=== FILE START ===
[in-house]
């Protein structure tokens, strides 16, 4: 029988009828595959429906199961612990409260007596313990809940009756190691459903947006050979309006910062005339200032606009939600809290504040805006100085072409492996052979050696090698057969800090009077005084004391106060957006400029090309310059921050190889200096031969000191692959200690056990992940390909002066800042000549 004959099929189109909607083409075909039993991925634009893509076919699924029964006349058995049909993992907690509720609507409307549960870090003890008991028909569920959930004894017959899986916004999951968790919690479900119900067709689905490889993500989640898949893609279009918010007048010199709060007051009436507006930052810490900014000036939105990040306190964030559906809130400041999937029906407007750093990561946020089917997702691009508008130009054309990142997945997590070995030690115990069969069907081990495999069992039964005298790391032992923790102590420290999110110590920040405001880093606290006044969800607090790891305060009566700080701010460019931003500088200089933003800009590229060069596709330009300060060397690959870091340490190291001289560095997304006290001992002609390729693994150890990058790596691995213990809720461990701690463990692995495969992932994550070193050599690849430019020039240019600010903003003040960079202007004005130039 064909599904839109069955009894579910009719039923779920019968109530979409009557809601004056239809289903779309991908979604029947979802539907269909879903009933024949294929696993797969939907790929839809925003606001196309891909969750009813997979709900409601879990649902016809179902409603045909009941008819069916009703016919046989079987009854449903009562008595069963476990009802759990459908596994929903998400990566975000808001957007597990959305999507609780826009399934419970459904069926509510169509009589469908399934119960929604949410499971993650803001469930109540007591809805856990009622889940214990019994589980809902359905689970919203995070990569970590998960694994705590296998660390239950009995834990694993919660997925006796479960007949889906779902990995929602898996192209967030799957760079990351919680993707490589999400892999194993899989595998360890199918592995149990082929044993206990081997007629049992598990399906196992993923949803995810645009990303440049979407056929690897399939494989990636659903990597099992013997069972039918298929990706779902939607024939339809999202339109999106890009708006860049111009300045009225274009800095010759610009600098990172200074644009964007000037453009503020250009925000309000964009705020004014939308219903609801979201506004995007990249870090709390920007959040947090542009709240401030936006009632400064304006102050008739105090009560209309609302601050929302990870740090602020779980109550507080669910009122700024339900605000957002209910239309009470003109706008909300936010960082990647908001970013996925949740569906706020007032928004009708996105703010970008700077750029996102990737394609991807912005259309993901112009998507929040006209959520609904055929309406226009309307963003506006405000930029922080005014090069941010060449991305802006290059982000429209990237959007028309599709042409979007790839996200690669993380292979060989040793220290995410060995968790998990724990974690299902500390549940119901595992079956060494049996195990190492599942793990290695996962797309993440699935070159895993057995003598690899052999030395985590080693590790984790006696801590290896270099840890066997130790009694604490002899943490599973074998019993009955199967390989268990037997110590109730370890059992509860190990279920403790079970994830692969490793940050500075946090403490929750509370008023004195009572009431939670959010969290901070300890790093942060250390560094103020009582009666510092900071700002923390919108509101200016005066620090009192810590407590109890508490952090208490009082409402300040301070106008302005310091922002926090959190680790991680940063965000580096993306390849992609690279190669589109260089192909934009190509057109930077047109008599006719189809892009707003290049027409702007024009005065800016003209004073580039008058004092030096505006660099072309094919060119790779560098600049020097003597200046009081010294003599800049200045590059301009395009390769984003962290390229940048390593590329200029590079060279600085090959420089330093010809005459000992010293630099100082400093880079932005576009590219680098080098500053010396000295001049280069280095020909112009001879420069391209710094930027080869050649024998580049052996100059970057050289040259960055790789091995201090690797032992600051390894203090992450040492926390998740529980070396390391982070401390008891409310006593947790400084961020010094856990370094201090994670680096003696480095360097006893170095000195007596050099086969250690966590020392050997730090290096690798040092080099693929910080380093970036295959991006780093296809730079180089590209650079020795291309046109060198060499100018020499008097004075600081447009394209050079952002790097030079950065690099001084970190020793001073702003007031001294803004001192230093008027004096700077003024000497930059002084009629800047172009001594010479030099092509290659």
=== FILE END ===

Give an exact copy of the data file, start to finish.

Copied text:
[in-house]
């Protein structure tokens, strides 16, 4: 029988009828595959429906199961612990409260007596313990809940009756190691459903947006050979309006910062005339200032606009939600809290504040805006100085072409492996052979050696090698057969800090009077005084004391106060957006400029090309310059921050190889200096031969000191692959200690056990992940390909002066800042000549 004959099929189109909607083409075909039993991925634009893509076919699924029964006349058995049909993992907690509720609507409307549960870090003890008991028909569920959930004894017959899986916004999951968790919690479900119900067709689905490889993500989640898949893609279009918010007048010199709060007051009436507006930052810490900014000036939105990040306190964030559906809130400041999937029906407007750093990561946020089917997702691009508008130009054309990142997945997590070995030690115990069969069907081990495999069992039964005298790391032992923790102590420290999110110590920040405001880093606290006044969800607090790891305060009566700080701010460019931003500088200089933003800009590229060069596709330009300060060397690959870091340490190291001289560095997304006290001992002609390729693994150890990058790596691995213990809720461990701690463990692995495969992932994550070193050599690849430019020039240019600010903003003040960079202007004005130039 064909599904839109069955009894579910009719039923779920019968109530979409009557809601004056239809289903779309991908979604029947979802539907269909879903009933024949294929696993797969939907790929839809925003606001196309891909969750009813997979709900409601879990649902016809179902409603045909009941008819069916009703016919046989079987009854449903009562008595069963476990009802759990459908596994929903998400990566975000808001957007597990959305999507609780826009399934419970459904069926509510169509009589469908399934119960929604949410499971993650803001469930109540007591809805856990009622889940214990019994589980809902359905689970919203995070990569970590998960694994705590296998660390239950009995834990694993919660997925006796479960007949889906779902990995929602898996192209967030799957760079990351919680993707490589999400892999194993899989595998360890199918592995149990082929044993206990081997007629049992598990399906196992993923949803995810645009990303440049979407056929690897399939494989990636659903990597099992013997069972039918298929990706779902939607024939339809999202339109999106890009708006860049111009300045009225274009800095010759610009600098990172200074644009964007000037453009503020250009925000309000964009705020004014939308219903609801979201506004995007990249870090709390920007959040947090542009709240401030936006009632400064304006102050008739105090009560209309609302601050929302990870740090602020779980109550507080669910009122700024339900605000957002209910239309009470003109706008909300936010960082990647908001970013996925949740569906706020007032928004009708996105703010970008700077750029996102990737394609991807912005259309993901112009998507929040006209959520609904055929309406226009309307963003506006405000930029922080005014090069941010060449991305802006290059982000429209990237959007028309599709042409979007790839996200690669993380292979060989040793220290995410060995968790998990724990974690299902500390549940119901595992079956060494049996195990190492599942793990290695996962797309993440699935070159895993057995003598690899052999030395985590080693590790984790006696801590290896270099840890066997130790009694604490002899943490599973074998019993009955199967390989268990037997110590109730370890059992509860190990279920403790079970994830692969490793940050500075946090403490929750509370008023004195009572009431939670959010969290901070300890790093942060250390560094103020009582009666510092900071700002923390919108509101200016005066620090009192810590407590109890508490952090208490009082409402300040301070106008302005310091922002926090959190680790991680940063965000580096993306390849992609690279190669589109260089192909934009190509057109930077047109008599006719189809892009707003290049027409702007024009005065800016003209004073580039008058004092030096505006660099072309094919060119790779560098600049020097003597200046009081010294003599800049200045590059301009395009390769984003962290390229940048390593590329200029590079060279600085090959420089330093010809005459000992010293630099100082400093880079932005576009590219680098080098500053010396000295001049280069280095020909112009001879420069391209710094930027080869050649024998580049052996100059970057050289040259960055790789091995201090690797032992600051390894203090992450040492926390998740529980070396390391982070401390008891409310006593947790400084961020010094856990370094201090994670680096003696480095360097006893170095000195007596050099086969250690966590020392050997730090290096690798040092080099693929910080380093970036295959991006780093296809730079180089590209650079020795291309046109060198060499100018020499008097004075600081447009394209050079952002790097030079950065690099001084970190020793001073702003007031001294803004001192230093008027004096700077003024000497930059002084009629800047172009001594010479030099092509290659």